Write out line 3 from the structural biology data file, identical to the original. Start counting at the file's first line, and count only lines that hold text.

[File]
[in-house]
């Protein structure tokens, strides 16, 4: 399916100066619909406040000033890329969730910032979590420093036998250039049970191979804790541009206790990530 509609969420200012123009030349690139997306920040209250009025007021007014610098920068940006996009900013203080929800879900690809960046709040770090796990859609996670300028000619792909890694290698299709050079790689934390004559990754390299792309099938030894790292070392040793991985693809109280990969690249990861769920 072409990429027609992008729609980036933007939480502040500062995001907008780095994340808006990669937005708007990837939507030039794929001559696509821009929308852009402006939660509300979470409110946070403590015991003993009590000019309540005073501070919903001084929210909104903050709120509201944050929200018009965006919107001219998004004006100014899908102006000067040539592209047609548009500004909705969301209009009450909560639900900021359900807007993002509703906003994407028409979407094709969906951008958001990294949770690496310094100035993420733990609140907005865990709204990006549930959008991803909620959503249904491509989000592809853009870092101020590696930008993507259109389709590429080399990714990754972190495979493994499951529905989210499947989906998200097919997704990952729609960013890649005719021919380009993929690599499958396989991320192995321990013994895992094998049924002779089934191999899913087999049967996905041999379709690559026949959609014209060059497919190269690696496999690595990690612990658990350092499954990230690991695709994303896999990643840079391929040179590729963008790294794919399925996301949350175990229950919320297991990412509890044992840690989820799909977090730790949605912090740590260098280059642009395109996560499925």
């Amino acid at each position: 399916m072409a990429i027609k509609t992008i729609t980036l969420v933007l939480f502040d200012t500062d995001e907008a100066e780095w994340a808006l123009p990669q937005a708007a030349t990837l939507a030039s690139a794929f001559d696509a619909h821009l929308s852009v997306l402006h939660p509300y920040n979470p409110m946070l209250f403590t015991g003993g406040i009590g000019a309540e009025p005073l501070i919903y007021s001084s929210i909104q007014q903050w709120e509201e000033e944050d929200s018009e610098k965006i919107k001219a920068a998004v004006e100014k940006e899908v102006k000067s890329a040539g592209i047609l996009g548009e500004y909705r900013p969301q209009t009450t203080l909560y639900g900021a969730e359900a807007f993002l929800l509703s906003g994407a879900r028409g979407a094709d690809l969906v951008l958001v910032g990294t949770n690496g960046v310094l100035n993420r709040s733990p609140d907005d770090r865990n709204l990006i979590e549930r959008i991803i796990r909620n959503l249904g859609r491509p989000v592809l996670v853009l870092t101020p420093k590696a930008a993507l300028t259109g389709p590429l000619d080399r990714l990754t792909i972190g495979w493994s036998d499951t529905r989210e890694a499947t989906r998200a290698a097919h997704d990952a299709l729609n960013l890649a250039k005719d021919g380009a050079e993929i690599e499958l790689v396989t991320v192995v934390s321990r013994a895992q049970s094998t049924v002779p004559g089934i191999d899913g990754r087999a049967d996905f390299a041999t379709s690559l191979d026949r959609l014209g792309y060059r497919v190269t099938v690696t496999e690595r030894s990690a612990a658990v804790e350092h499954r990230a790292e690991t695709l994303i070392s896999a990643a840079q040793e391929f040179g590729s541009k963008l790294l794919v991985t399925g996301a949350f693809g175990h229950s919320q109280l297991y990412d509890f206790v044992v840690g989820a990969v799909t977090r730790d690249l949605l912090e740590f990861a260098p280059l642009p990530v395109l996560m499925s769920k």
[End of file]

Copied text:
């Amino acid at each position: 399916m072409a990429i027609k509609t992008i729609t980036l969420v933007l939480f502040d200012t500062d995001e907008a100066e780095w994340a808006l123009p990669q937005a708007a030349t990837l939507a030039s690139a794929f001559d696509a619909h821009l929308s852009v997306l402006h939660p509300y920040n979470p409110m946070l209250f403590t015991g003993g406040i009590g000019a309540e009025p005073l501070i919903y007021s001084s929210i909104q007014q903050w709120e509201e000033e944050d929200s018009e610098k965006i919107k001219a920068a998004v004006e100014k940006e899908v102006k000067s890329a040539g592209i047609l996009g548009e500004y909705r900013p969301q209009t009450t203080l909560y639900g900021a969730e359900a807007f993002l929800l509703s906003g994407a879900r028409g979407a094709d690809l969906v951008l958001v910032g990294t949770n690496g960046v310094l100035n993420r709040s733990p609140d907005d770090r865990n709204l990006i979590e549930r959008i991803i796990r909620n959503l249904g859609r491509p989000v592809l996670v853009l870092t101020p420093k590696a930008a993507l300028t259109g389709p590429l000619d080399r990714l990754t792909i972190g495979w493994s036998d499951t529905r989210e890694a499947t989906r998200a290698a097919h997704d990952a299709l729609n960013l890649a250039k005719d021919g380009a050079e993929i690599e499958l790689v396989t991320v192995v934390s321990r013994a895992q049970s094998t049924v002779p004559g089934i191999d899913g990754r087999a049967d996905f390299a041999t379709s690559l191979d026949r959609l014209g792309y060059r497919v190269t099938v690696t496999e690595r030894s990690a612990a658990v804790e350092h499954r990230a790292e690991t695709l994303i070392s896999a990643a840079q040793e391929f040179g590729s541009k963008l790294l794919v991985t399925g996301a949350f693809g175990h229950s919320q109280l297991y990412d509890f206790v044992v840690g989820a990969v799909t977090r730790d690249l949605l912090e740590f990861a260098p280059l642009p990530v395109l996560m499925s769920k």